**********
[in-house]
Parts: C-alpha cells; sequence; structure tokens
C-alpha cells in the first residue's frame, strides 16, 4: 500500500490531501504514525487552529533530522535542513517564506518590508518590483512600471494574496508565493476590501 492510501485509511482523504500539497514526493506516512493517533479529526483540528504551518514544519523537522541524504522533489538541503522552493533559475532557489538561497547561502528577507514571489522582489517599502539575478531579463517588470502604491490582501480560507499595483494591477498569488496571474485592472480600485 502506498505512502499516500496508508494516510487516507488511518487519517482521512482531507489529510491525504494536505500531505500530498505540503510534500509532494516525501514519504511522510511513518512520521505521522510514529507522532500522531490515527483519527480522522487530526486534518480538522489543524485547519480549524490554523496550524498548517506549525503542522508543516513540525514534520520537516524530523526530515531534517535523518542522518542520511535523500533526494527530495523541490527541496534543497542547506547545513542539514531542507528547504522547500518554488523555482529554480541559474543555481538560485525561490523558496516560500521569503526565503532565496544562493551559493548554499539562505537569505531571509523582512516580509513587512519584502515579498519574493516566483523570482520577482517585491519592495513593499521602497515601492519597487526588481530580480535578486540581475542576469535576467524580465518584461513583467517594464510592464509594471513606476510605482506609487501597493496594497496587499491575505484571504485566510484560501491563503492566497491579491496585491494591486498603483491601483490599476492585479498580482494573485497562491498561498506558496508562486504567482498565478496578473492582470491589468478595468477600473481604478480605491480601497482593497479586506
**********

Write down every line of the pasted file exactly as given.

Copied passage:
[in-house]
Parts: C-alpha cells; sequence; structure tokens
C-alpha cells in the first residue's frame, strides 16, 4: 500500500490531501504514525487552529533530522535542513517564506518590508518590483512600471494574496508565493476590501 492510501485509511482523504500539497514526493506516512493517533479529526483540528504551518514544519523537522541524504522533489538541503522552493533559475532557489538561497547561502528577507514571489522582489517599502539575478531579463517588470502604491490582501480560507499595483494591477498569488496571474485592472480600485 502506498505512502499516500496508508494516510487516507488511518487519517482521512482531507489529510491525504494536505500531505500530498505540503510534500509532494516525501514519504511522510511513518512520521505521522510514529507522532500522531490515527483519527480522522487530526486534518480538522489543524485547519480549524490554523496550524498548517506549525503542522508543516513540525514534520520537516524530523526530515531534517535523518542522518542520511535523500533526494527530495523541490527541496534543497542547506547545513542539514531542507528547504522547500518554488523555482529554480541559474543555481538560485525561490523558496516560500521569503526565503532565496544562493551559493548554499539562505537569505531571509523582512516580509513587512519584502515579498519574493516566483523570482520577482517585491519592495513593499521602497515601492519597487526588481530580480535578486540581475542576469535576467524580465518584461513583467517594464510592464509594471513606476510605482506609487501597493496594497496587499491575505484571504485566510484560501491563503492566497491579491496585491494591486498603483491601483490599476492585479498580482494573485497562491498561498506558496508562486504567482498565478496578473492582470491589468478595468477600473481604478480605491480601497482593497479586506